Hebrews 4:9. "There remains then a Sabbath rest for the people of God." Richard Baxter, thought that was worth almost 700 pages. I was interested in that. I knew of the Saints Everlasting Rest. I've heard of it but I never read it. I looked at it I said, "Oh, that's the text I'm working on this week. What a surprise? What a surprise how long it is?" And as I read it I said, "What a surprise, I've missed the point." The point is run your race with endurance, and we'll talk about that next week, close with me in prayer.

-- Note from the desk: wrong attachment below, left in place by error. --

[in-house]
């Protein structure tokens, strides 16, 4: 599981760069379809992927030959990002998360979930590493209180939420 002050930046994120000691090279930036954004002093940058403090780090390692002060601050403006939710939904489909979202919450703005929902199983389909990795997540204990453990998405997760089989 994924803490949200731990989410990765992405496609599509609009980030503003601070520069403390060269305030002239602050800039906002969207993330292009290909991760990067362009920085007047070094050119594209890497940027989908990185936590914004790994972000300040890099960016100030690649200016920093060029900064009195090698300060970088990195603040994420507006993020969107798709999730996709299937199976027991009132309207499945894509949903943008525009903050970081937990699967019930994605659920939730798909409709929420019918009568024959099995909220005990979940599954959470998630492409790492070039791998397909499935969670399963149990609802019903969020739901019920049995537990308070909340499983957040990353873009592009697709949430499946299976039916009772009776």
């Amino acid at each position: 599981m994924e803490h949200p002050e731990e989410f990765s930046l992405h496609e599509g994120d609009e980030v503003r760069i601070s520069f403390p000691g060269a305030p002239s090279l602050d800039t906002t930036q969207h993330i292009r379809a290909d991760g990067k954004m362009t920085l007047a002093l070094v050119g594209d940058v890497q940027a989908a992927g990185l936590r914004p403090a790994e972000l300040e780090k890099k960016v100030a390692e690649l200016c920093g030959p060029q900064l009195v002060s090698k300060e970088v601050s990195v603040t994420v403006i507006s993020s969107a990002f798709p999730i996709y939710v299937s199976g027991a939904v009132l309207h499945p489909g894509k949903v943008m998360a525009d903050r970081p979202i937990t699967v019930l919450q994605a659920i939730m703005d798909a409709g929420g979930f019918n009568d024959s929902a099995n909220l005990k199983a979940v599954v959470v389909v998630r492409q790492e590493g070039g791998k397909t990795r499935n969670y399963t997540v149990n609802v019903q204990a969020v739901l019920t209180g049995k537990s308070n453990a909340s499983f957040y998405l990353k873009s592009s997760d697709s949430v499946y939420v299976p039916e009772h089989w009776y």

Father, we thank you for the insights that come from the Word of God, and Lord we look forward to the saints everlasting rest not pulses of rest coming in and out of rest coming in and out of a sense of peace, and then back at it again. Oh God, we yearn for the day when we're free at last from the battle itself. And Lord I pray that as we meditate on that this week, and as we prepare to hear more from Hebrews 4 next week, Oh Lord enable us I pray, to be ready to answer that final rest through faith in Christ. I pray that we wouldn't Imitate those who through disobedience and unbelief refuse the gospel. And Father, I pray again for any lost person here. Oh, God, I pray that now in the hearing of the gospel they will have been saved, that they will be ready to die even now, so that they can have eternal life, in Jesus name, Amen.